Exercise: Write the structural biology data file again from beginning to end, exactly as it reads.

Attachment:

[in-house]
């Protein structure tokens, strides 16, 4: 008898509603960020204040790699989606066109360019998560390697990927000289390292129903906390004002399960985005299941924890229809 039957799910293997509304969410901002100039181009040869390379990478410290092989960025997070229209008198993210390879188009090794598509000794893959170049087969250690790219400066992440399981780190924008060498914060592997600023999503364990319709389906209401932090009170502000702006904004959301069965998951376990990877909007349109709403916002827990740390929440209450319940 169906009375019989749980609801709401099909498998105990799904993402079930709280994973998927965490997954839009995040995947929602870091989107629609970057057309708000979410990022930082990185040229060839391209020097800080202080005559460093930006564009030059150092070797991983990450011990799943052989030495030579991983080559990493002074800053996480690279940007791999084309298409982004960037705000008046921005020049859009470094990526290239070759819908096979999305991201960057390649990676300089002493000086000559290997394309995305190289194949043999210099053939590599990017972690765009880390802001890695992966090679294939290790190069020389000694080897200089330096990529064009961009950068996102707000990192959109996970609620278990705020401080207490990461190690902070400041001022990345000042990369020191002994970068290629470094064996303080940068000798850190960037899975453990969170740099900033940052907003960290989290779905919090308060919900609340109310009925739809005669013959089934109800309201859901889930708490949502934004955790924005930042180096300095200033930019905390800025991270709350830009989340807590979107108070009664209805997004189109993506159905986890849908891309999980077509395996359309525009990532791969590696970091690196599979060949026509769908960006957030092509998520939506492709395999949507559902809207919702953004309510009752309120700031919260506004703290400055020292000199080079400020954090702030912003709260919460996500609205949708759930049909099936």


[in-house]
């Protein structure tokens, strides 16, 4: 008898509603960020204040790699989606066109360019998560390697990927000289390292129903906390004002399960985005299941924890229809 039957799910293997509304969410901002100039181009040869390379990478410290092989960025997070229209008198993210390879188009090794598509000794893959170049087969250690790219400066992440399981780190924008060498914060592997600023999503364990319709389906209401932090009170502000702006904004959301069965998951376990990877909007349109709403916002827990740390929440209450319940 169906009375019989749980609801709401099909498998105990799904993402079930709280994973998927965490997954839009995040995947929602870091989107629609970057057309708000979410990022930082990185040229060839391209020097800080202080005559460093930006564009030059150092070797991983990450011990799943052989030495030579991983080559990493002074800053996480690279940007791999084309298409982004960037705000008046921005020049859009470094990526290239070759819908096979999305991201960057390649990676300089002493000086000559290997394309995305190289194949043999210099053939590599990017972690765009880390802001890695992966090679294939290790190069020389000694080897200089330096990529064009961009950068996102707000990192959109996970609620278990705020401080207490990461190690902070400041001022990345000042990369020191002994970068290629470094064996303080940068000798850190960037899975453990969170740099900033940052907003960290989290779905919090308060919900609340109310009925739809005669013959089934109800309201859901889930708490949502934004955790924005930042180096300095200033930019905390800025991270709350830009989340807590979107108070009664209805997004189109993506159905986890849908891309999980077509395996359309525009990532791969590696970091690196599979060949026509769908960006957030092509998520939506492709395999949507559902809207919702953004309510009752309120700031919260506004703290400055020292000199080079400020954090702030912003709260919460996500609205949708759930049909099936």